Tensions are escalating after the Windham Selectboard sent a letter asking wind developer Iberdrola to back off a 28-turbine, 96-megawatt project planned for Windham and Grafton.
“We’re really divided on this,” said Grafton Selectboard member Ronald Pilette. “And that seems to be their way of operation, to come into communities and make a big issue for the town’s people.”
According to Windham Selectboard Chairman Frank Seawright, location has been a central theme.
“From the very outset we have maintained that this is an inappropriate site because what they’ve proposed to build on is at the headwaters of the Saxtons River, and it rises right here in Windham,” Seawright said.
Pilette noted the area has seen three devastating floods in the last two decades, and he has concerns about what would “amount to a couple of dozen football fields of concrete at the head of our water system,” he said. “It’s been very serious — stuff just washes through and takes out houses and roads. I had to take a 25-mile detour for five or six weeks after Hurricane Irene.”
Seawright noted there are over 200 houses in Windham within a mile and a half range of the proposed turbines. The rest of the town’s home’s are also close to where turbines would be constructed.
Seawright, who lives about 3,000 feet from where several turbines would be sites, expressed little confidence that either developers or the Public Service Board will protect him and his neighbors.
“The people who complain about the noise are dismissed by wind developers as just a bunch of trouble makers,” he said. “That’s probably one of the worst things they can do is to just blame the victim.”
The PSB on Monday took final comments on what will help determine temporary sound standards to be used over the next year. Finalized standards are to be adopted next summer, according to the newly passed S.260 (Act 174).
The Selectboard’s letter to Iberdrola said the project would have a negative impact on wildlife, water quality and human health. “We are unwilling to subject any of our town’s property owners to the unknown short- and longterm effects of exposure to turbine noise, vibration, infrasound, and shadow flicker,” board members wrote.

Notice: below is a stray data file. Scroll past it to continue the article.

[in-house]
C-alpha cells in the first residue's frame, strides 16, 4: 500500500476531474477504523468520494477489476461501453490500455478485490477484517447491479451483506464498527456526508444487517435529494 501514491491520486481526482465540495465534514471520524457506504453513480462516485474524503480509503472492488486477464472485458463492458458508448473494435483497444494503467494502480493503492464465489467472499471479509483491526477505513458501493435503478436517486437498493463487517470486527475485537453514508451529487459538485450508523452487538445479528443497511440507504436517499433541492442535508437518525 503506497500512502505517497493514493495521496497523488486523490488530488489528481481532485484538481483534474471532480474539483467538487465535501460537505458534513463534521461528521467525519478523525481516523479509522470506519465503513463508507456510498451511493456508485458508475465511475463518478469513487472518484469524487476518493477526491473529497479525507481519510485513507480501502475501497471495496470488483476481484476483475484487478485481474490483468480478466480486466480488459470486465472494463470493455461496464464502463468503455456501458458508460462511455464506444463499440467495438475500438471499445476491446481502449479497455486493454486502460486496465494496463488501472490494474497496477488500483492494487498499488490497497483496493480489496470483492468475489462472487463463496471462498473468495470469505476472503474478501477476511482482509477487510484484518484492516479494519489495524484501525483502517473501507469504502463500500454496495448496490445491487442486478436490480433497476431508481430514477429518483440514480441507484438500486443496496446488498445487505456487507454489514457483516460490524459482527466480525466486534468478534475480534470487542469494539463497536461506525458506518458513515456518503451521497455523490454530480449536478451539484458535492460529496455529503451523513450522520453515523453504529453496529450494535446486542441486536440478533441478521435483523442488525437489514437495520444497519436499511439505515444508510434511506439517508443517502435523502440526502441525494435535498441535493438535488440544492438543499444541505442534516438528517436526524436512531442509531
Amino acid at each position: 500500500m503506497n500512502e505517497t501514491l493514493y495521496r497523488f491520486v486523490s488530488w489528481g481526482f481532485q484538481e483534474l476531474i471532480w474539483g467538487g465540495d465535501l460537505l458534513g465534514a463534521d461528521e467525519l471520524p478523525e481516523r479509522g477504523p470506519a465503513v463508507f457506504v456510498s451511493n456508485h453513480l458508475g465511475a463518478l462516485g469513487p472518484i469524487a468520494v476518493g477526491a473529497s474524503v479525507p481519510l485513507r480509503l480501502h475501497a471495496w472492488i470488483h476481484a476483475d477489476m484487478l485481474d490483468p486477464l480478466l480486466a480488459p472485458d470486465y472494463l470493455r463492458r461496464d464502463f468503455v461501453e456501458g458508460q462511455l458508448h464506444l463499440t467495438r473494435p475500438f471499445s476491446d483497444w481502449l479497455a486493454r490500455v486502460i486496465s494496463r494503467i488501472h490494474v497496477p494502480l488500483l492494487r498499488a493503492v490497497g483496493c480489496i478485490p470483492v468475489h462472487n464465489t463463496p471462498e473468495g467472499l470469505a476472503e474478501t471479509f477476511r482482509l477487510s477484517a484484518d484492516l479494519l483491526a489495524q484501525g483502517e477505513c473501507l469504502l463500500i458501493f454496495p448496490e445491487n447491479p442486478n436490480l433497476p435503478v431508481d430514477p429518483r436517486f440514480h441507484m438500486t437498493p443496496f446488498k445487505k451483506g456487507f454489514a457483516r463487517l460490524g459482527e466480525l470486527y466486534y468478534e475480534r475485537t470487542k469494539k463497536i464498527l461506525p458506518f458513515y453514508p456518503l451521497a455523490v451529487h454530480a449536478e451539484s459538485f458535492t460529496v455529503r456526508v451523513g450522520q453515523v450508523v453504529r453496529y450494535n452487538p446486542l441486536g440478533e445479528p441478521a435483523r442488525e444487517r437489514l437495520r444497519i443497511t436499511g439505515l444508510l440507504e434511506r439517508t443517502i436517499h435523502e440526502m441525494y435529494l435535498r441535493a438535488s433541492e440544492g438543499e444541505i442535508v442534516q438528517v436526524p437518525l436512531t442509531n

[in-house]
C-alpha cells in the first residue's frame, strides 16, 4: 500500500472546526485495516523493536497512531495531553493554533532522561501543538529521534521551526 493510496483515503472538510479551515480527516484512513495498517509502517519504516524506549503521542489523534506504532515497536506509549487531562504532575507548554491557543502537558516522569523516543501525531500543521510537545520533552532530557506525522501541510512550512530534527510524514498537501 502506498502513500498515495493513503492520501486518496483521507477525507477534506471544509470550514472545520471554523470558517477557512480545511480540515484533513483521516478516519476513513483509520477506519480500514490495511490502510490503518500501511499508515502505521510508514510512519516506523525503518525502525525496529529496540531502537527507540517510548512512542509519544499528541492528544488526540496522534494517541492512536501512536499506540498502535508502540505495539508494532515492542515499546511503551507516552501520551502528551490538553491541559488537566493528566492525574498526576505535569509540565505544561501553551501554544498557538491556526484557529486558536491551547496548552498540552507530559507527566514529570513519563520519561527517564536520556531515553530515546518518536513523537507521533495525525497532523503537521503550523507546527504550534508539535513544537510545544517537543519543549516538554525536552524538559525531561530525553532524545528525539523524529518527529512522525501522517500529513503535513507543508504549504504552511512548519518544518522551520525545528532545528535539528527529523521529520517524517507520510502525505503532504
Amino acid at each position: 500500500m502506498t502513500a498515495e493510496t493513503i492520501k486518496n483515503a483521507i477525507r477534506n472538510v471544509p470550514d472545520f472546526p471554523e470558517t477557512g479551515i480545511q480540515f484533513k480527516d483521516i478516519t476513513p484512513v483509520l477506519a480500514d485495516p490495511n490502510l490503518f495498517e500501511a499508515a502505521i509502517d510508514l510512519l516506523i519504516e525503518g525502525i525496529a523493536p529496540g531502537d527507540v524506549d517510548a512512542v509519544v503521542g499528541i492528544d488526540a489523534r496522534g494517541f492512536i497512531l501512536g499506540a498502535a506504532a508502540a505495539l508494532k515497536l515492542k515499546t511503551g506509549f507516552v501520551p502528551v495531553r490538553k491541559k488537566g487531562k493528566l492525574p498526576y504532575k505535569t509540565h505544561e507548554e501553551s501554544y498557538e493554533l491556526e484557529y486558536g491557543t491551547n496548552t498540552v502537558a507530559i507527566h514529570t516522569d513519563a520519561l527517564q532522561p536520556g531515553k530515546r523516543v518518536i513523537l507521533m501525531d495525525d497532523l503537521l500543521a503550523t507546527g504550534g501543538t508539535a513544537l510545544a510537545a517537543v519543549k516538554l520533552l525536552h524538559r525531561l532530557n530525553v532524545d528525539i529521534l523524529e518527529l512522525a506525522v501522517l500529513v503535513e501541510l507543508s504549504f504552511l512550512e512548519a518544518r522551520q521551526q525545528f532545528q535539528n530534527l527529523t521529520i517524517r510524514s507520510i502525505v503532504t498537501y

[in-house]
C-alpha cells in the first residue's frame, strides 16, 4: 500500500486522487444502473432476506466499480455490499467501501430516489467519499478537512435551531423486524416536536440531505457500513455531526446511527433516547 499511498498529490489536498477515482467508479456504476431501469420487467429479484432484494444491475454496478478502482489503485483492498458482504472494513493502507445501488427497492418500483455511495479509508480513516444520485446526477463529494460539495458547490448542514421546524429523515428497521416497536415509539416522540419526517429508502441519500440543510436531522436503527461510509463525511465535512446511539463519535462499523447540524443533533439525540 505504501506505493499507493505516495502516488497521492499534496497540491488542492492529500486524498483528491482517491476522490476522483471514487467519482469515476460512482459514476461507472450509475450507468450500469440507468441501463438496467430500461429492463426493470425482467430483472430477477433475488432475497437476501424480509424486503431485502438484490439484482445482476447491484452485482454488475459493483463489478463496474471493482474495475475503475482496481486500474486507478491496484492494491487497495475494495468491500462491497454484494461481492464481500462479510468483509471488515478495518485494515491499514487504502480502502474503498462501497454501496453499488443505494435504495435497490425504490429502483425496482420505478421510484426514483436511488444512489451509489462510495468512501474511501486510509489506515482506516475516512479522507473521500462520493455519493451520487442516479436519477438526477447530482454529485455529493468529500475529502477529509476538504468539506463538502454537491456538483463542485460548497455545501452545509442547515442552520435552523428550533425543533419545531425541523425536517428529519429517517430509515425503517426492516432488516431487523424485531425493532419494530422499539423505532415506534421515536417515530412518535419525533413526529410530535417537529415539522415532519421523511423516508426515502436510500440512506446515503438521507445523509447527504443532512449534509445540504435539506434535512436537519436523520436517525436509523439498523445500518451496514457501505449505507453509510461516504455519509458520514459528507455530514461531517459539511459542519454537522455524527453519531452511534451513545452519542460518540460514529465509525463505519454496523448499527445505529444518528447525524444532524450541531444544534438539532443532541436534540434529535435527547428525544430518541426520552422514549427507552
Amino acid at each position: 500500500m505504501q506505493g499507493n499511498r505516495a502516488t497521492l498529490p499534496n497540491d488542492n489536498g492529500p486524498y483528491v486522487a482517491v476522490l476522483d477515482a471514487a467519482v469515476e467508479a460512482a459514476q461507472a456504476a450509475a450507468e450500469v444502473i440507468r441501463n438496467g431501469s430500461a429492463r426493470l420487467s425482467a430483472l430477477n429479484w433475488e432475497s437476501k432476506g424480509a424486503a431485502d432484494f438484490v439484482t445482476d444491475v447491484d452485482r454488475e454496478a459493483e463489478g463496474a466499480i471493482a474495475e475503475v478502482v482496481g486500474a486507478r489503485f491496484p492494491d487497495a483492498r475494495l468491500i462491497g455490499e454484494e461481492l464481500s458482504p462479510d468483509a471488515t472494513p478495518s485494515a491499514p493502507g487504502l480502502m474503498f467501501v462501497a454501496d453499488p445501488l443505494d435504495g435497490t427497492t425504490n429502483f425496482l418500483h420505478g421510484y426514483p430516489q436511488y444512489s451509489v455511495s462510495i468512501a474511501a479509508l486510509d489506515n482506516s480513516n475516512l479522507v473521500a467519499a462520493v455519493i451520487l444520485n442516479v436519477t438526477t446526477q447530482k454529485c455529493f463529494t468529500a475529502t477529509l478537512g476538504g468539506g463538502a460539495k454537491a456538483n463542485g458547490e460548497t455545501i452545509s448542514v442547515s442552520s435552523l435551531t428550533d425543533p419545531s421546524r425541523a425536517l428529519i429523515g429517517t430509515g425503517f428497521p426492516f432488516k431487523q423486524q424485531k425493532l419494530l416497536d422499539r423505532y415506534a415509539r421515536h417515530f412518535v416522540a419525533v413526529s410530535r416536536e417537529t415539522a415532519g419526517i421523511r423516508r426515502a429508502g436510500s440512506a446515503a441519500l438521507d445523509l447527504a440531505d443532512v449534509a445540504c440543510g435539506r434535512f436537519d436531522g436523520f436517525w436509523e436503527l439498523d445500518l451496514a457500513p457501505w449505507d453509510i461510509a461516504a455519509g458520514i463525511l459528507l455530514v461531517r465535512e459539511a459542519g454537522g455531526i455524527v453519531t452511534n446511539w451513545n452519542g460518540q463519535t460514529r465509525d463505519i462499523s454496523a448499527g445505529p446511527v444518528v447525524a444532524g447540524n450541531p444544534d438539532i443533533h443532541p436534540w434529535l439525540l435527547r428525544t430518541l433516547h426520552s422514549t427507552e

The selectmen also told Watchdog the mega-wind project won’t produce consistent power — wind turbines, on average, deliver little or no power about 60 percent of the time — and could cause property values to plummet.
“It’s a pretty bad situation, and there’s no compensation (for homeowners),” Seawright said, adding that he is seeking information on how the turbines will affect housing prices in the area.
Supporters of the project tout the expected annual financial benefit for towns. Iberdrola says Windham would likely receive $715,000 while Grafton could get $285,000.
Other concerns raised by the town leaders include utilities’ lack of need for purchasing additional wind power, Iberdrola’s $27 million fine from Spain’s National Markets and Competition Commission and the higher cost of wind power.
Seawright said it may take change in the November election to return power back to towns.
“The fact is, the Vermont government is hell bent on getting these things where they sited in the right place or not,” he said. “I have always voted for Democrats, (but) now I’m more concerned about the Democrats than the Republicans. The Democrats here seem to be exploiting the countryside.”
Iberdrola representatives have said the company would respect a public vote regarding the project.
Seawright said some board members are more sympathetic to the project. Watchdog attempted to interview all board members in Windham and Grafton, but only Pilette, Seawright and Al Sands, vice-chair of the Grafton Board, responded in time for this story.
“My guess is there are still many folks that are undecided,” said Sands. “There is very much conflicting information. Some of it is hard to sort out. Concerns for one side are all the same concerns that have been raised in other places.”
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